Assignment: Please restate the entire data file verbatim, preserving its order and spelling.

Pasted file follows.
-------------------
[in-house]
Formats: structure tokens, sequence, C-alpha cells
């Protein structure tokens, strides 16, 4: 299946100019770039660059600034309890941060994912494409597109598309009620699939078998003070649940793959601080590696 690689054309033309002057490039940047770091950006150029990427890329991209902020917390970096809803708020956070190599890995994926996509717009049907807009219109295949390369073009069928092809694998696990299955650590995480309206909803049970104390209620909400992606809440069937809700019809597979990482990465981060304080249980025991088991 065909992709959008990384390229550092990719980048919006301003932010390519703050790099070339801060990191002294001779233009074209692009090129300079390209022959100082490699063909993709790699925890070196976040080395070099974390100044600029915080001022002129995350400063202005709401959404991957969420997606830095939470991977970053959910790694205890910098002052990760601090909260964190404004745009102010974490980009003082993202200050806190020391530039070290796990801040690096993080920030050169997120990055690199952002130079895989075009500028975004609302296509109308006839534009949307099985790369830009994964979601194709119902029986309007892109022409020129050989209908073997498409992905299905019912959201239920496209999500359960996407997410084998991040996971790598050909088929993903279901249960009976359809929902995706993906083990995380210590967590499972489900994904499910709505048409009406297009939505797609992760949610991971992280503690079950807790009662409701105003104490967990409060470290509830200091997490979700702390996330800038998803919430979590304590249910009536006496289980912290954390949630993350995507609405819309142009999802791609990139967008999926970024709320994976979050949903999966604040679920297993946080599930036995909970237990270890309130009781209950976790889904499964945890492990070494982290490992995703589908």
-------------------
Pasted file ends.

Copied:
[in-house]
Formats: structure tokens, sequence, C-alpha cells
């Protein structure tokens, strides 16, 4: 299946100019770039660059600034309890941060994912494409597109598309009620699939078998003070649940793959601080590696 690689054309033309002057490039940047770091950006150029990427890329991209902020917390970096809803708020956070190599890995994926996509717009049907807009219109295949390369073009069928092809694998696990299955650590995480309206909803049970104390209620909400992606809440069937809700019809597979990482990465981060304080249980025991088991 065909992709959008990384390229550092990719980048919006301003932010390519703050790099070339801060990191002294001779233009074209692009090129300079390209022959100082490699063909993709790699925890070196976040080395070099974390100044600029915080001022002129995350400063202005709401959404991957969420997606830095939470991977970053959910790694205890910098002052990760601090909260964190404004745009102010974490980009003082993202200050806190020391530039070290796990801040690096993080920030050169997120990055690199952002130079895989075009500028975004609302296509109308006839534009949307099985790369830009994964979601194709119902029986309007892109022409020129050989209908073997498409992905299905019912959201239920496209999500359960996407997410084998991040996971790598050909088929993903279901249960009976359809929902995706993906083990995380210590967590499972489900994904499910709505048409009406297009939505797609992760949610991971992280503690079950807790009662409701105003104490967990409060470290509830200091997490979700702390996330800038998803919430979590304590249910009536006496289980912290954390949630993350995507609405819309142009999802791609990139967008999926970024709320994976979050949903999966604040679920297993946080599930036995909970237990270890309130009781209950976790889904499964945890492990070494982290490992995703589908």